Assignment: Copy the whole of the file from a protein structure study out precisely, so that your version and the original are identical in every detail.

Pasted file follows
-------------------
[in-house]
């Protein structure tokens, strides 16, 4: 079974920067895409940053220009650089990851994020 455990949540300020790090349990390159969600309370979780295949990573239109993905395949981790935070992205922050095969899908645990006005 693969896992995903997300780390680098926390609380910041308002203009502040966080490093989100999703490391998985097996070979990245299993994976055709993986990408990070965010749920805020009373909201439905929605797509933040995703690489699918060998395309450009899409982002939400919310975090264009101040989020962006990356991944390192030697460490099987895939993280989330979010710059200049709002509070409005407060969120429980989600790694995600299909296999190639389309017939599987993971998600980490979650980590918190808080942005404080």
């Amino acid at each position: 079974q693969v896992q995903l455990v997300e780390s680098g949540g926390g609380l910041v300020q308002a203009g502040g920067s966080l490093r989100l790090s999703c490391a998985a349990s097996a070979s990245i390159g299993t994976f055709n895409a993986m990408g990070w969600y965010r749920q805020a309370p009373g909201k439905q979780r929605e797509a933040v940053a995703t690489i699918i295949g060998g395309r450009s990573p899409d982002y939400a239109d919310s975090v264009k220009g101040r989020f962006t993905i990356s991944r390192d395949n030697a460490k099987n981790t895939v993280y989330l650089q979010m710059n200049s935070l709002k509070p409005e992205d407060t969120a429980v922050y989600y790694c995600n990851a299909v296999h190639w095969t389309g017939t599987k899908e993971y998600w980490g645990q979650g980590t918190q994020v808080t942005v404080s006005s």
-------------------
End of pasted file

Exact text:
[in-house]
């Protein structure tokens, strides 16, 4: 079974920067895409940053220009650089990851994020 455990949540300020790090349990390159969600309370979780295949990573239109993905395949981790935070992205922050095969899908645990006005 693969896992995903997300780390680098926390609380910041308002203009502040966080490093989100999703490391998985097996070979990245299993994976055709993986990408990070965010749920805020009373909201439905929605797509933040995703690489699918060998395309450009899409982002939400919310975090264009101040989020962006990356991944390192030697460490099987895939993280989330979010710059200049709002509070409005407060969120429980989600790694995600299909296999190639389309017939599987993971998600980490979650980590918190808080942005404080």
């Amino acid at each position: 079974q693969v896992q995903l455990v997300e780390s680098g949540g926390g609380l910041v300020q308002a203009g502040g920067s966080l490093r989100l790090s999703c490391a998985a349990s097996a070979s990245i390159g299993t994976f055709n895409a993986m990408g990070w969600y965010r749920q805020a309370p009373g909201k439905q979780r929605e797509a933040v940053a995703t690489i699918i295949g060998g395309r450009s990573p899409d982002y939400a239109d919310s975090v264009k220009g101040r989020f962006t993905i990356s991944r390192d395949n030697a460490k099987n981790t895939v993280y989330l650089q979010m710059n200049s935070l709002k509070p409005e992205d407060t969120a429980v922050y989600y790694c995600n990851a299909v296999h190639w095969t389309g017939t599987k899908e993971y998600w980490g645990q979650g980590t918190q994020v808080t942005v404080s006005s």